their small size and white coats.

In the 1300s-1500s, European sailors began bringing back the small white dogs that they found during their explorations. These dogs became popular in the royal courts of Spain, Italy, and France.

From the 1500s to the early 1930’s, the Bichon Frise was often associated with royalty. However, this also meant it was an unpopular breed during events when royalty faced disapproval, such as the French Revolution.

In 1933, the official breed standard was established in France. In 1956, the Bichon Frise was brought to the United States and was recognized by the American Kennel Club as a breed in 1971.

Today, the Bichon Frise ranks forty-six out of all breeds registered by AKC.

Yorkiechons, or Yorkie Bichons, are 9-12 inches tall at the shoulder and weigh 6-8 pounds.

Yorkiechons usually live 10-12 years.

Yorkiechons, or Yo-Chons, often have scruffy coats. Sometimes their coats are wavy or even curly, like a Bichon. 

Their coat can be black, tan, or white and is often a combination of two of these colors. 

They have dark eyes and black button-like noses. 

Yorkiechons have triangular ears which often flop forward.

In litters of hybrid pups, the genes sort out randomly, meaning that even puppies within a litter will have different traits.

For example, the coat of a Yorkiechon will vary from pup to pup, even in the same litter. Some Yorkiechons will have a coat that favors a Yorkie, and some will favor a Bichon.

The unique care your Yorkiechon will need depends on the type of coat it has. Here is some information about Yorkie and Bichon coats to help you understand the care your Yorkiechon will need.

A Yorkie’s coat is similar to human hair and may not irritate allergies as much as some breeds. They have glossy, long hair that needs to be brushed daily.

They will need to be bathed about once a week and groomed once a month.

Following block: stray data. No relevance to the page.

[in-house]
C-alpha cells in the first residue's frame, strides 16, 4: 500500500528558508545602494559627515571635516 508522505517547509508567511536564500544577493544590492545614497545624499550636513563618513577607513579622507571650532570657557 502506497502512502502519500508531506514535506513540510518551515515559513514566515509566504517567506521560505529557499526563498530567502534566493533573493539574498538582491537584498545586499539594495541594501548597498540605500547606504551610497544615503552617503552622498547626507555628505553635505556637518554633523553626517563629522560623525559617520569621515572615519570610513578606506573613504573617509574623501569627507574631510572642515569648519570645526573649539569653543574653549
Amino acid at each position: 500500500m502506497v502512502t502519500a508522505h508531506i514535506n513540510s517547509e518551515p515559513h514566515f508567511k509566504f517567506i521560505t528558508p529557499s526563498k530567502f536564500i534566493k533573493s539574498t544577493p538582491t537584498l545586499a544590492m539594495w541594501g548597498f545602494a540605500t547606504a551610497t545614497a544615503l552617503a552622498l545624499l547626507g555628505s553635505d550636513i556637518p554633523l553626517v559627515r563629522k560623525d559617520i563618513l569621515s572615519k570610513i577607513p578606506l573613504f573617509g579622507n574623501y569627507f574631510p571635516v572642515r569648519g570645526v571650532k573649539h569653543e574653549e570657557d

Bichon Frise’s coat has a dense, curly coat, similar to a poodle. Like a poodle, the Bichon is very low-shed since most of the loose hair actually stays caught in their coat.

This means brushing your Bichon on a regular schedule is essential (every day is best). Brushing your Bichon removes loose hair and prevents their coat from matting and tangling, which can be very painful.

Your Yorkiechon will also need other basic grooming, such as regular teeth brushing and nail trimmings.

Yorkiechons are generally a healthy breed, but there are a few things their owners should be aware of in the breed. Yorkiechons, or Yorkie Bichons, are susceptible to the conditions that affect Yorkies and Bichons.

Portosystemic Shunt (PSS) is a liver defect that can occur in Yorkies. Call your vet if your Yorkie changes eating habits, becomes lethargic, depressed, or exhibits any strange or unusual behaviors. Sometimes PSS can be controlled through diet and medication, but other times it requires an expensive surgery. The good news is that many dogs are back to normal four to eight weeks after the surgery.

Yorkshire Terriers and Bichons are also prone to Patellar Luxation, which is when the kneecaps pop out of place. This condition is present at birth but only becomes apparent and problematic later on in life. Have your vet check your pup’s legs regularly and watch your dog for limping or hopping.

Like many small dogs, Yorkshire Terriers can have hypoglycemia, which is caused by low blood sugar. Watch for weakness, confusion, a wobbly gait, and seizure-like episodes in your Yorkie, and talk to your vet about possible treatments.

Bichon Frises can suffer from allergies, bladder problems, and vaccination sensitivities.

You can protect your dog from one of the most common health problems: obesity. One of the best ways to extend your dog’s life is by feeding them the correct amount of food and giving them adequate exercise.

Like all dog breeds, they are susceptible to hip and elbow dysplasia, two of the most common health issues among dogs.

Hip and elbow dysplasia occurs when the leg or hip becomes weakened, and it can result in arthritis or potential lameness if not addressed.

One of the best ways to prevent this is by keeping your dog from running excessively on hard surfaces, especially when they are puppies.

Where do allergens come from?

Allergens are caused by dander, which is dead skin cells. Both animals and humans shed these dead skin cells. Dander is attached to the hair that dogs shed. 

Yorkshire Terriers are not hypoallergenic, but they are considered a low shed and low allergen breed. Their hair is more like human hair than animal fur, so a Yorkshire Terrier’s shedding will be comparable to human hair ‘shedding.’ 

Bichon Frises have coats similar to a poodle and are considered hypo-allergenic.